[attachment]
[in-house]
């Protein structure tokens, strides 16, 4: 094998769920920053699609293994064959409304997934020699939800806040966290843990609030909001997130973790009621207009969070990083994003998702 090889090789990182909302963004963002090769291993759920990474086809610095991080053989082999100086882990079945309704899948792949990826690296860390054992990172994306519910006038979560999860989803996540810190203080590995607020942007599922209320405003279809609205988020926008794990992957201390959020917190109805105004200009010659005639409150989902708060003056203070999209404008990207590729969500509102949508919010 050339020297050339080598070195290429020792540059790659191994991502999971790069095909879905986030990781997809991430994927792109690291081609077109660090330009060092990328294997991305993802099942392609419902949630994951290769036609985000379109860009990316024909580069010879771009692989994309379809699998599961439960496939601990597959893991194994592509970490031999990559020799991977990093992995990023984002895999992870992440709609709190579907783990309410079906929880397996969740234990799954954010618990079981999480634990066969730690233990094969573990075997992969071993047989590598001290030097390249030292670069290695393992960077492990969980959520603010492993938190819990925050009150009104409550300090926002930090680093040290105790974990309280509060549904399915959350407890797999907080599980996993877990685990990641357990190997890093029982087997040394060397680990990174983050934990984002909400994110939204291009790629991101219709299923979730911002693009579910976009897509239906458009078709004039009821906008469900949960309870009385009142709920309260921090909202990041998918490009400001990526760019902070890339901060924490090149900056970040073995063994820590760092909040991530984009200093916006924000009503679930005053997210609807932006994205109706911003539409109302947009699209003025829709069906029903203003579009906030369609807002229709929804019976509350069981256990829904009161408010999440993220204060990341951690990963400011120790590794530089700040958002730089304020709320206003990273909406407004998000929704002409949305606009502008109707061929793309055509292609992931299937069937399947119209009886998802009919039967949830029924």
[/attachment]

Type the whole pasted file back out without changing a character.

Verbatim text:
[in-house]
């Protein structure tokens, strides 16, 4: 094998769920920053699609293994064959409304997934020699939800806040966290843990609030909001997130973790009621207009969070990083994003998702 090889090789990182909302963004963002090769291993759920990474086809610095991080053989082999100086882990079945309704899948792949990826690296860390054992990172994306519910006038979560999860989803996540810190203080590995607020942007599922209320405003279809609205988020926008794990992957201390959020917190109805105004200009010659005639409150989902708060003056203070999209404008990207590729969500509102949508919010 050339020297050339080598070195290429020792540059790659191994991502999971790069095909879905986030990781997809991430994927792109690291081609077109660090330009060092990328294997991305993802099942392609419902949630994951290769036609985000379109860009990316024909580069010879771009692989994309379809699998599961439960496939601990597959893991194994592509970490031999990559020799991977990093992995990023984002895999992870992440709609709190579907783990309410079906929880397996969740234990799954954010618990079981999480634990066969730690233990094969573990075997992969071993047989590598001290030097390249030292670069290695393992960077492990969980959520603010492993938190819990925050009150009104409550300090926002930090680093040290105790974990309280509060549904399915959350407890797999907080599980996993877990685990990641357990190997890093029982087997040394060397680990990174983050934990984002909400994110939204291009790629991101219709299923979730911002693009579910976009897509239906458009078709004039009821906008469900949960309870009385009142709920309260921090909202990041998918490009400001990526760019902070890339901060924490090149900056970040073995063994820590760092909040991530984009200093916006924000009503679930005053997210609807932006994205109706911003539409109302947009699209003025829709069906029903203003579009906030369609807002229709929804019976509350069981256990829904009161408010999440993220204060990341951690990963400011120790590794530089700040958002730089304020709320206003990273909406407004998000929704002409949305606009502008109707061929793309055509292609992931299937069937399947119209009886998802009919039967949830029924």